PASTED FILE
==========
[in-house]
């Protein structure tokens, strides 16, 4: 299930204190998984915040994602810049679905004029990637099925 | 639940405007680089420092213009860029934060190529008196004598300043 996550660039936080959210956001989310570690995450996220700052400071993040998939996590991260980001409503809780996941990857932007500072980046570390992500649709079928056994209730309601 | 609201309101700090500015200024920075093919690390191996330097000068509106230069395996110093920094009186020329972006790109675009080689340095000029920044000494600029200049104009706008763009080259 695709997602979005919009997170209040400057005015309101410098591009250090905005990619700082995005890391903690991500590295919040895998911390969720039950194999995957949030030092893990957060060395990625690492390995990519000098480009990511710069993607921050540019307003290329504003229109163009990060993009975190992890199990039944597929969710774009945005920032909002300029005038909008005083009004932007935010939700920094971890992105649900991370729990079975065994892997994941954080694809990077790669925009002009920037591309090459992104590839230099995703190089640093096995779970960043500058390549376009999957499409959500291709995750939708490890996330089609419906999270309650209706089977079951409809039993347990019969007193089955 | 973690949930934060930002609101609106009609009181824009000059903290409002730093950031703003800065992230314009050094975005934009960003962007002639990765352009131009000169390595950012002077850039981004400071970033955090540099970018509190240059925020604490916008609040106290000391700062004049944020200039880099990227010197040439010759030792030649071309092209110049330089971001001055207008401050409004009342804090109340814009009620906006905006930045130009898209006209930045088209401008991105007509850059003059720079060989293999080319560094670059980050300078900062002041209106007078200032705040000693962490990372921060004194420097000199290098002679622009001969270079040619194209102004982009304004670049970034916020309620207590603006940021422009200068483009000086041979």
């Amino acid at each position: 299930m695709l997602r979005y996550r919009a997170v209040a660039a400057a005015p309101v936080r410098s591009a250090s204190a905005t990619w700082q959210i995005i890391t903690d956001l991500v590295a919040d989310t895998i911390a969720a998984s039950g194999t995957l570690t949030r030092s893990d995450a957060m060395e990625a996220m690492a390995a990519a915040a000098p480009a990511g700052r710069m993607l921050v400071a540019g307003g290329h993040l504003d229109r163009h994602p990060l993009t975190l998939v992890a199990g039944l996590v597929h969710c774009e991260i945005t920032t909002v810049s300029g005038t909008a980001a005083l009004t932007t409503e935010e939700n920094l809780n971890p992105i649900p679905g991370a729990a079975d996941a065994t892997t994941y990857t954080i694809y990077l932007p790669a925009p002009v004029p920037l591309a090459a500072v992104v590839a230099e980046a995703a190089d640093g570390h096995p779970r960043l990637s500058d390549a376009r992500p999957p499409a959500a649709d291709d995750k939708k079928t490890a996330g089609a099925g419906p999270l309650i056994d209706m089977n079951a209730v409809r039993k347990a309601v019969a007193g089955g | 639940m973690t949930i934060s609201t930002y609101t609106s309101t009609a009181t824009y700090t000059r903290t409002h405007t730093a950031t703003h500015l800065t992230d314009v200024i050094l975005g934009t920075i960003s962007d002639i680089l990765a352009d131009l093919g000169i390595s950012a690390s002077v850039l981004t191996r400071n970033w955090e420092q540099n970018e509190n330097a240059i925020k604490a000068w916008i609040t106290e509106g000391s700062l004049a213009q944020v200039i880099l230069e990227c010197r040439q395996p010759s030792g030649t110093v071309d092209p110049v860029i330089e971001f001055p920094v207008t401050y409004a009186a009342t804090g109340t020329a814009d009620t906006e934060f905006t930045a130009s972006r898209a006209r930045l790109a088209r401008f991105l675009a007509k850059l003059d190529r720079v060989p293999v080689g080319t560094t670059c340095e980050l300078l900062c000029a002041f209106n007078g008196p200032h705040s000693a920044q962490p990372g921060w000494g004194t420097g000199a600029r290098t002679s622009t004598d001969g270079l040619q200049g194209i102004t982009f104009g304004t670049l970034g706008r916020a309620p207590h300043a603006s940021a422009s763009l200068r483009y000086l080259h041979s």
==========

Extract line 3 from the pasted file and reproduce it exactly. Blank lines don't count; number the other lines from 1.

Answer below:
């Amino acid at each position: 299930m695709l997602r979005y996550r919009a997170v209040a660039a400057a005015p309101v936080r410098s591009a250090s204190a905005t990619w700082q959210i995005i890391t903690d956001l991500v590295a919040d989310t895998i911390a969720a998984s039950g194999t995957l570690t949030r030092s893990d995450a957060m060395e990625a996220m690492a390995a990519a915040a000098p480009a990511g700052r710069m993607l921050v400071a540019g307003g290329h993040l504003d229109r163009h994602p990060l993009t975190l998939v992890a199990g039944l996590v597929h969710c774009e991260i945005t920032t909002v810049s300029g005038t909008a980001a005083l009004t932007t409503e935010e939700n920094l809780n971890p992105i649900p679905g991370a729990a079975d996941a065994t892997t994941y990857t954080i694809y990077l932007p790669a925009p002009v004029p920037l591309a090459a500072v992104v590839a230099e980046a995703a190089d640093g570390h096995p779970r960043l990637s500058d390549a376009r992500p999957p499409a959500a649709d291709d995750k939708k079928t490890a996330g089609a099925g419906p999270l309650i056994d209706m089977n079951a209730v409809r039993k347990a309601v019969a007193g089955g | 639940m973690t949930i934060s609201t930002y609101t609106s309101t009609a009181t824009y700090t000059r903290t409002h405007t730093a950031t703003h500015l800065t992230d314009v200024i050094l975005g934009t920075i960003s962007d002639i680089l990765a352009d131009l093919g000169i390595s950012a690390s002077v850039l981004t191996r400071n970033w955090e420092q540099n970018e509190n330097a240059i925020k604490a000068w916008i609040t106290e509106g000391s700062l004049a213009q944020v200039i880099l230069e990227c010197r040439q395996p010759s030792g030649t110093v071309d092209p110049v860029i330089e971001f001055p920094v207008t401050y409004a009186a009342t804090g109340t020329a814009d009620t906006e934060f905006t930045a130009s972006r898209a006209r930045l790109a088209r401008f991105l675009a007509k850059l003059d190529r720079v060989p293999v080689g080319t560094t670059c340095e980050l300078l900062c000029a002041f209106n007078g008196p200032h705040s000693a920044q962490p990372g921060w000494g004194t420097g000199a600029r290098t002679s622009t004598d001969g270079l040619q200049g194209i102004t982009f104009g304004t670049l970034g706008r916020a309620p207590h300043a603006s940021a422009s763009l200068r483009y000086l080259h041979s």